Thursday, 26 February 2015

PACHI PAS FOI Request: Internal Emails (1) - A FOI Threat?

Topic A: The Planted Coin;

This document falls well out of the range 21st May 2014 to January 2015 of my FOI request. Why is it included here? Is this due to extreme carelessness, or are the BM trying to signal something?  Readers may remember that my discussion of what I read in a newspaper article about heritage happenings in Surrey elicited a threat from Roger Bland that he was going to try to have the BM legal team on me for saying what issues I thought (and think) this raised. Needless to say, the legal team was not brought into play and I doubt anyone much remembers the case now.

But it turns up again in the form of an undated piece of text looking like an internal memorandum from Michael Lewis to Tony Doubleday (who is Head of Legal Services in the BM ) and says "find attached the blog-posting by Paul Barford in which he states PAS launders stolen coin (see also para 5) which is a serious allegation that deserves a public apology". Now, why is this here? Is including this document outside the chronological scope of my FOI request a thinly-veiled threat? It certainly looks like it and if so, that in itself deserves comment. Note it is the only document connected with this matter included.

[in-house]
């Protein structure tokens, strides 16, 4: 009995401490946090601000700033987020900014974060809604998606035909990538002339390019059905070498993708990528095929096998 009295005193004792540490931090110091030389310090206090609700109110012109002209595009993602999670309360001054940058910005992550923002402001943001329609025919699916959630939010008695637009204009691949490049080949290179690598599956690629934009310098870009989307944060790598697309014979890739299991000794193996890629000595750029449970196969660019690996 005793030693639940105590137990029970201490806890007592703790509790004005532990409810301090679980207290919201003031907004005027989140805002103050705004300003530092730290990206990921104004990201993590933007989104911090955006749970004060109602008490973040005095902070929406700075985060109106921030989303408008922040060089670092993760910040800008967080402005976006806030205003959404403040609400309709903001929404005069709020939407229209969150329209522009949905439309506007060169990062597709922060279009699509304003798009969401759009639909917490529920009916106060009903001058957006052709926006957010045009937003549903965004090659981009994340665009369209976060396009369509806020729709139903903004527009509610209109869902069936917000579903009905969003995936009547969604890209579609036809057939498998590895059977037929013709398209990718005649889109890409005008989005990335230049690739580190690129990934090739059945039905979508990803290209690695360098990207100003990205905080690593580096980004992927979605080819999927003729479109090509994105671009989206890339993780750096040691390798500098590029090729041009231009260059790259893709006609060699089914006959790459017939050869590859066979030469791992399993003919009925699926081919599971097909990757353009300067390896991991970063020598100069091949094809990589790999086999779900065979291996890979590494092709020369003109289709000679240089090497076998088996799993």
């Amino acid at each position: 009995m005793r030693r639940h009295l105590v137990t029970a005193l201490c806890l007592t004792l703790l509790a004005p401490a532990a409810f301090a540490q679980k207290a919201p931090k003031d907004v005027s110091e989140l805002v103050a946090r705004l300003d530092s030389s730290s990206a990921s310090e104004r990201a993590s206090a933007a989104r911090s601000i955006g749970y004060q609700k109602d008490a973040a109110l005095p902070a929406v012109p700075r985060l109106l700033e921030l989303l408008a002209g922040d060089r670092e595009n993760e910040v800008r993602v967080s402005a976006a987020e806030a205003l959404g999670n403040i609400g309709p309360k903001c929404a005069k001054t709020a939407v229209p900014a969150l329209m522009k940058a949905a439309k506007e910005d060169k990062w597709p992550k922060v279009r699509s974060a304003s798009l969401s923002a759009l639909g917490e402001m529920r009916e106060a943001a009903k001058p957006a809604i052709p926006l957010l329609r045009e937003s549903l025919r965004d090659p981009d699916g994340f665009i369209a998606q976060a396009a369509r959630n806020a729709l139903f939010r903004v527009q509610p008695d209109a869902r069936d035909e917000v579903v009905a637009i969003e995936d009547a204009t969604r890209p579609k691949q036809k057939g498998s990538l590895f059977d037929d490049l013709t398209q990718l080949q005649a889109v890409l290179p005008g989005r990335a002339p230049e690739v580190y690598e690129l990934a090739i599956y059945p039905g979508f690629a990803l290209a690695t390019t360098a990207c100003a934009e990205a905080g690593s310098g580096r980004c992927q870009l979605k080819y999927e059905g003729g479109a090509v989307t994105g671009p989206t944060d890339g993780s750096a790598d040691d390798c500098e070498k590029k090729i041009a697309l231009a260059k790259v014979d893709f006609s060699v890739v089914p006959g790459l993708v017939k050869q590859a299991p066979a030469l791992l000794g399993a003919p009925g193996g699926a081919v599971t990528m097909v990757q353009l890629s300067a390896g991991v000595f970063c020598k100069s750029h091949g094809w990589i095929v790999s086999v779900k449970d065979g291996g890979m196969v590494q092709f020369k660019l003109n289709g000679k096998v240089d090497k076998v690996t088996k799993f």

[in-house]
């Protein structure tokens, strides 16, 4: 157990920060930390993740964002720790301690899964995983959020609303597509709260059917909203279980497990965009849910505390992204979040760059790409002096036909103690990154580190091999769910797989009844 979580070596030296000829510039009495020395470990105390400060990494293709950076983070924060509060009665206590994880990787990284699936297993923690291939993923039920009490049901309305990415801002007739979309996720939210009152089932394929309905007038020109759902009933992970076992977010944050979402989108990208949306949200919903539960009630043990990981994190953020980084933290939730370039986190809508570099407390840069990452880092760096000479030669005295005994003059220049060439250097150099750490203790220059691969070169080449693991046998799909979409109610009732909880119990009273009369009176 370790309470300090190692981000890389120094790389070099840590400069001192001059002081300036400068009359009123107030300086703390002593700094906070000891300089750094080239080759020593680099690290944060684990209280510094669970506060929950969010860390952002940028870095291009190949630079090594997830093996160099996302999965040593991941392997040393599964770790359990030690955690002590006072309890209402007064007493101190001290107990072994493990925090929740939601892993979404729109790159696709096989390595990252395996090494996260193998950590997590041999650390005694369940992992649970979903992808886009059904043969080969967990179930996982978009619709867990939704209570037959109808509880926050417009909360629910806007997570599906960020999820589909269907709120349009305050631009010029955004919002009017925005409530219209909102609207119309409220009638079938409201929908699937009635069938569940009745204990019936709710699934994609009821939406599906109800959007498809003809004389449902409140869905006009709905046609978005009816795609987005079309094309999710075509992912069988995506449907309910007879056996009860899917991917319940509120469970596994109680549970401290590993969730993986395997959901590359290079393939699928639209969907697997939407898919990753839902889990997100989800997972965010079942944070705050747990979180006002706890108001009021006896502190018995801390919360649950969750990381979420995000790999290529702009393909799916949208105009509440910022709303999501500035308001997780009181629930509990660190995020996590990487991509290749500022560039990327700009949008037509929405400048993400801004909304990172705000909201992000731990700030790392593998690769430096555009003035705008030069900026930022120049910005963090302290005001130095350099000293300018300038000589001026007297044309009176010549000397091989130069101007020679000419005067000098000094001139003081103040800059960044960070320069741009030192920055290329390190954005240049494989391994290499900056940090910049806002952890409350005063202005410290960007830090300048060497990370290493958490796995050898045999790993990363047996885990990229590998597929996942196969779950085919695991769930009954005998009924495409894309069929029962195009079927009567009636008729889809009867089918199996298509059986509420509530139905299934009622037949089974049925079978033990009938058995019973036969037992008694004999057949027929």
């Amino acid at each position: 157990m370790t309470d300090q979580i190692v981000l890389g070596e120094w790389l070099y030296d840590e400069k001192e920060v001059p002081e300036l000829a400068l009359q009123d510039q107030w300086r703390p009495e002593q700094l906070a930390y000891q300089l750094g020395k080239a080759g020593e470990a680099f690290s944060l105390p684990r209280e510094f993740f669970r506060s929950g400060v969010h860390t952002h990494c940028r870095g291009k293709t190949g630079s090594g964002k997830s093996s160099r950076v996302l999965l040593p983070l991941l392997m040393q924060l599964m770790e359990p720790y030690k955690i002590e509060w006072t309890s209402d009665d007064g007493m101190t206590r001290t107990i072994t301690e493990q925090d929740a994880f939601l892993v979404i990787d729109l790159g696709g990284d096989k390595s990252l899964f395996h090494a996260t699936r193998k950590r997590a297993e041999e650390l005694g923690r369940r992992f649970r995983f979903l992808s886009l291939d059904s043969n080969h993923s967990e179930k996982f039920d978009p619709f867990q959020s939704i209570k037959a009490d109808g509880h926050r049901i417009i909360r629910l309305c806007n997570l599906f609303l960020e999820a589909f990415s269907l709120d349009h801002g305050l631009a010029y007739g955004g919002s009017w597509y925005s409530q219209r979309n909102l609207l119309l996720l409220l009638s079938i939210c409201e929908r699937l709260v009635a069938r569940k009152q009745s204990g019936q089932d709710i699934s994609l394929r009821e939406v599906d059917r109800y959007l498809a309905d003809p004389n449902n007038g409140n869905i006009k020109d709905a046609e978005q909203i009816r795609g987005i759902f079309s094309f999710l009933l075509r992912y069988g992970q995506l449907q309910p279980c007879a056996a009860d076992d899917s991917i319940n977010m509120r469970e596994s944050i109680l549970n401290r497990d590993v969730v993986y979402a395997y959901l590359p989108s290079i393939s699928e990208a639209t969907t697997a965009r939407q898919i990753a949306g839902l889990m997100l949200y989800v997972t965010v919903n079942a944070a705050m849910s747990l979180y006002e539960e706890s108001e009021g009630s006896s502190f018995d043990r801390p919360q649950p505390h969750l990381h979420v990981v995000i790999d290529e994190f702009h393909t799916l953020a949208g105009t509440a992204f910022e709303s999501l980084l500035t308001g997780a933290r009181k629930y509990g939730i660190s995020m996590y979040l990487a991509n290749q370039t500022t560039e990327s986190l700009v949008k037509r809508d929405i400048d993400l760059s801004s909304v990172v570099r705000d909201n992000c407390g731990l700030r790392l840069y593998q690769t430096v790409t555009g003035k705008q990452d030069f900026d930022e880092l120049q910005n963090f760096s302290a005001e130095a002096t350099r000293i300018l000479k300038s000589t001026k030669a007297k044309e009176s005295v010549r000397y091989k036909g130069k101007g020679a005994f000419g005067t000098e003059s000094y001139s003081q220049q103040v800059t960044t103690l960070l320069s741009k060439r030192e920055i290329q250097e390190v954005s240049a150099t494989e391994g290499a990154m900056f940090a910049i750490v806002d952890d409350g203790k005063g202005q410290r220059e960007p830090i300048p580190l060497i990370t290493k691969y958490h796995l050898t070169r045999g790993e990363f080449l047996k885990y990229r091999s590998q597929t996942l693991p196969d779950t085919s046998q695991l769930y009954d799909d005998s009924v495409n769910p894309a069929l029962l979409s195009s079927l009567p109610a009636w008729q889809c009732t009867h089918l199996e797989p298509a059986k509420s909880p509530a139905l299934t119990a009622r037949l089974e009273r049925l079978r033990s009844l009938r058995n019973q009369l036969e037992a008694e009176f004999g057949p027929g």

Associated by juxtaposition in the pdf is a floating "Discourse" logo, it is unclear whether this belongs to the text as received. and its relationship to the adjacent text is unclear. In any case, this is pretty ironic because the text is witness to something far less than any kind of discourse from the PAS about heritage policy.

Just to remind readers what this is about, take a look at the newspaper article  to which my original text refers. It says that a coin was handed to the PAS for recording then - according to the text I was using - that coin was given back by the PAS to the finder and was only recovered when the police visited him at home. The anonymous tip-off was to the Museum bookshop, who then - the article says - contacted the PAS and found out what had happened to their coin. Dr Bland never explained how this is in any way a contradiction of what I wrote.

The point I was making was, and is, that PAS FLOs get objects handed to them and they do not require of the finder any kind of documentation that the finder has title to the individual objects. Before allowing such objects onto their premises, they do not routinely ask to see search and take permissions from the landowner of the reported findspot, they do not ask to see any kind of transfer-of-title documentation as many museums now routinely require from donors. Farmer Brown and I have been saying for a long while now that they should. The Nighthawking Report recommended such a course of action to clean up illicit sales. The PAS refused to discuss it in January 2009 and the "accidental" inclusion of this document in my FOI packet suggests they are not at all happy to discuss it even now.

I am certainly not going to "apologise" for having an opinion on how it should be ensured that a public body is collecting data only from verifiably licitly-obtained material. Such notions are fundamental in my mind to cleaning up the whole global illicit antiquities mess and I think the place to start it is the Portable Antiquities Scheme. I am prepared to discuss this. Who else is?

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